California business owners know that keeping a business operational means working more than just a 9-to-5 workday. Often, business owners and their families can feel the strain of having such an enormous responsibility, and in some cases, married couples may not feel able to maintain both the business and the marriage. As a result, divorce may seem like the best option.
As a business owner facing this scenario, you undoubtedly want to do what you can to ensure that your business does not face any unnecessary setbacks from the matters going on in your personal life. However, divorce can affect your business in more ways than you think, so understanding what to prepare for may be wise.
Effects on the business
Try as you might to mitigate the likelihood of your business suffering major repercussions from your divorce, the possibility does exist, particularly if your spouse has a claim to at least a portion of your business assets. In fact, having to dissolve the business entirely is probably the worst-case scenario for a business owner who is ending a marriage. Though this outcome can happen, it is more likely to occur if you and your spouse are also business partners who can no longer work together.
Another way that your divorce could affect your business on a less total but still significant way is interrupting the day-to-day operations of your company. You may need to take time away from your work-related responsibilities in order to attend meetings with your attorney or to make court appearances. Even if you can be in the office, you may need to make time for phone calls or emails relating to your divorce that take your time and attention away from the business.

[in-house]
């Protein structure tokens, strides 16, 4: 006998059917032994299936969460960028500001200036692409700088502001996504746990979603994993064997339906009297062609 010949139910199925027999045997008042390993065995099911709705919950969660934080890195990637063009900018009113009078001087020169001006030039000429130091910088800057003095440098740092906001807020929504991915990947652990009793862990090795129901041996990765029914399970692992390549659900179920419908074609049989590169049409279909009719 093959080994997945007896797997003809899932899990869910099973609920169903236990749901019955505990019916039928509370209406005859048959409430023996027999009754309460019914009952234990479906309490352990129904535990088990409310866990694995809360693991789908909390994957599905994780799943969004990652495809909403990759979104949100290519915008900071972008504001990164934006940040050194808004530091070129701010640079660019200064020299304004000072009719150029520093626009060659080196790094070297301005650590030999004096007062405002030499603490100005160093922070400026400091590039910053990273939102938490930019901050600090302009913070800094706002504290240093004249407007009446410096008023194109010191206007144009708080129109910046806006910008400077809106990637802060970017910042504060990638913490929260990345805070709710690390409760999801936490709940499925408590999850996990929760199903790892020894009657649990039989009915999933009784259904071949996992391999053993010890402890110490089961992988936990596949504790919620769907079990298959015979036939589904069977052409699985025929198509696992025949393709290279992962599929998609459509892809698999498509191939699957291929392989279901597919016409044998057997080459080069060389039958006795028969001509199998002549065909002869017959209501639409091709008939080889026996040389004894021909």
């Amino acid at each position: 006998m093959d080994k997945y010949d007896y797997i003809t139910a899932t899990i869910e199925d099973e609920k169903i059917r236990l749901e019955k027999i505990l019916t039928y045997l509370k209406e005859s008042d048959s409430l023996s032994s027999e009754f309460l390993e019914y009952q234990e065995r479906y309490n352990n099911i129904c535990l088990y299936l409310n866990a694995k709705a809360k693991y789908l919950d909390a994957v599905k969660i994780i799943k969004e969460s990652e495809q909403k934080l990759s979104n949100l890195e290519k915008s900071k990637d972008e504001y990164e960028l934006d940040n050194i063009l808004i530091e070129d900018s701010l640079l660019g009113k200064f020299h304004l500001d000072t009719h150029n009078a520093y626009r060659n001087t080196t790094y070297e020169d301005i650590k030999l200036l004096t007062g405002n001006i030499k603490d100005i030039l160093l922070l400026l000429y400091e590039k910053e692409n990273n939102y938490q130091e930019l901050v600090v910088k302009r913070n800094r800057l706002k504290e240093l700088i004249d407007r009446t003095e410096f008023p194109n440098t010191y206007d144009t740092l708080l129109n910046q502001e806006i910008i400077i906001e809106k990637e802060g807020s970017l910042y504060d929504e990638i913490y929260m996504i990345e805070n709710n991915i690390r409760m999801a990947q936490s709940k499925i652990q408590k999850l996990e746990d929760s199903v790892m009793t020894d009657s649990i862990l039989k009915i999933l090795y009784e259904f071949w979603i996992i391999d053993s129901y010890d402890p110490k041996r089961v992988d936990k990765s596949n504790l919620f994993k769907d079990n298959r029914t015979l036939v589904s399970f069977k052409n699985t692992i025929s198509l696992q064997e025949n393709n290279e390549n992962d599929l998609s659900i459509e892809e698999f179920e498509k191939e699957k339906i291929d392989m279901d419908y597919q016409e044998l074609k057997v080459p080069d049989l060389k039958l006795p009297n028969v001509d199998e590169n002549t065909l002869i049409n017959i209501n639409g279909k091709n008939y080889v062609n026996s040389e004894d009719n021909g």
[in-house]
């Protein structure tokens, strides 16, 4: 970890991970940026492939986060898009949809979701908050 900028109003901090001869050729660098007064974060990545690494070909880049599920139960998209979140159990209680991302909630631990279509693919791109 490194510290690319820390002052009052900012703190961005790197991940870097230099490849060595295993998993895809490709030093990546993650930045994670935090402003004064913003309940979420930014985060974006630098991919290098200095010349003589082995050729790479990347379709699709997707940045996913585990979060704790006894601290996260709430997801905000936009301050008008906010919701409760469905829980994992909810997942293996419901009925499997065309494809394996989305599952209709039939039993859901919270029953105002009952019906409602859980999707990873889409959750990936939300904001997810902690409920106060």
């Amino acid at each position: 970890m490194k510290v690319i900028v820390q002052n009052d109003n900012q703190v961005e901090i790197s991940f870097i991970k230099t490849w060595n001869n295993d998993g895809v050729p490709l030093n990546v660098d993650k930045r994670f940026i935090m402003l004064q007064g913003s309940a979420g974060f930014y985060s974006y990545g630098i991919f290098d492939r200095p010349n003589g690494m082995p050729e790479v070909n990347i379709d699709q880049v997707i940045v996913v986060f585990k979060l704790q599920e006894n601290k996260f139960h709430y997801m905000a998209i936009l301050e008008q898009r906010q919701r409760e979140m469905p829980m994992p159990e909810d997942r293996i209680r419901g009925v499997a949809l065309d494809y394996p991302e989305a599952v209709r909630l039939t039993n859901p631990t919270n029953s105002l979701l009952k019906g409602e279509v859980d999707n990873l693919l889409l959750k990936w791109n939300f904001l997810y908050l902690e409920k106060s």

Effects on others around you
Though you may hope to keep your personal life out of the office as much as possible, it is likely that your business partners and employees will feel at least some effects of your situation. For example, your partners may worry that your divorce could result in financial issues for the company, or they and your employees could be asked questions by appraisers or other parties attempting to complete a valuation of your business for property division purposes.
Hopefully, you can minimize these disruptions by having organized records and delegating work-related duties to trusted parties as necessary. Of course, it is also necessary that you understand the legal effects your divorce may have on your business, and gaining reliable information may allow you to prepare as well as possible.